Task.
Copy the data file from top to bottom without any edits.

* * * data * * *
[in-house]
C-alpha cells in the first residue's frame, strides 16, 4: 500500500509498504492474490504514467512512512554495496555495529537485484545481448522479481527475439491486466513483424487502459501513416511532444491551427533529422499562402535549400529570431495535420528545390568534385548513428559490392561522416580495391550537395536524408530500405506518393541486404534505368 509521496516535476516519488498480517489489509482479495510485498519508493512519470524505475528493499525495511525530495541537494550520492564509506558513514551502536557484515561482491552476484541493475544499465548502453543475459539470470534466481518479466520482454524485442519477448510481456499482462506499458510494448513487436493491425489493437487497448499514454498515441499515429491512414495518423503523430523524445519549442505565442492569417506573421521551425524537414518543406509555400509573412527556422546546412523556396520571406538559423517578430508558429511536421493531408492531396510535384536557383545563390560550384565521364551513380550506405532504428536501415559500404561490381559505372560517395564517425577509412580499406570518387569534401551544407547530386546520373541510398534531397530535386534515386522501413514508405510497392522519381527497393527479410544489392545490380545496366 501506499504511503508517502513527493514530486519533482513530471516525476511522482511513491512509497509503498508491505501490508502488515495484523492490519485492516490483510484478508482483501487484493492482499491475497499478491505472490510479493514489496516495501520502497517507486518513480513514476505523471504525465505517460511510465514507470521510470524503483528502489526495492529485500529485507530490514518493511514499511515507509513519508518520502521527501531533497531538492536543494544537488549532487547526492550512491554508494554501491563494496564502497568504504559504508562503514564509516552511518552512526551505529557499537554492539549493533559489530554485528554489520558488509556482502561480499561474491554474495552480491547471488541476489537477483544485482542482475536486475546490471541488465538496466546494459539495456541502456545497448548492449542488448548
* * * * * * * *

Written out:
[in-house]
C-alpha cells in the first residue's frame, strides 16, 4: 500500500509498504492474490504514467512512512554495496555495529537485484545481448522479481527475439491486466513483424487502459501513416511532444491551427533529422499562402535549400529570431495535420528545390568534385548513428559490392561522416580495391550537395536524408530500405506518393541486404534505368 509521496516535476516519488498480517489489509482479495510485498519508493512519470524505475528493499525495511525530495541537494550520492564509506558513514551502536557484515561482491552476484541493475544499465548502453543475459539470470534466481518479466520482454524485442519477448510481456499482462506499458510494448513487436493491425489493437487497448499514454498515441499515429491512414495518423503523430523524445519549442505565442492569417506573421521551425524537414518543406509555400509573412527556422546546412523556396520571406538559423517578430508558429511536421493531408492531396510535384536557383545563390560550384565521364551513380550506405532504428536501415559500404561490381559505372560517395564517425577509412580499406570518387569534401551544407547530386546520373541510398534531397530535386534515386522501413514508405510497392522519381527497393527479410544489392545490380545496366 501506499504511503508517502513527493514530486519533482513530471516525476511522482511513491512509497509503498508491505501490508502488515495484523492490519485492516490483510484478508482483501487484493492482499491475497499478491505472490510479493514489496516495501520502497517507486518513480513514476505523471504525465505517460511510465514507470521510470524503483528502489526495492529485500529485507530490514518493511514499511515507509513519508518520502521527501531533497531538492536543494544537488549532487547526492550512491554508494554501491563494496564502497568504504559504508562503514564509516552511518552512526551505529557499537554492539549493533559489530554485528554489520558488509556482502561480499561474491554474495552480491547471488541476489537477483544485482542482475536486475546490471541488465538496466546494459539495456541502456545497448548492449542488448548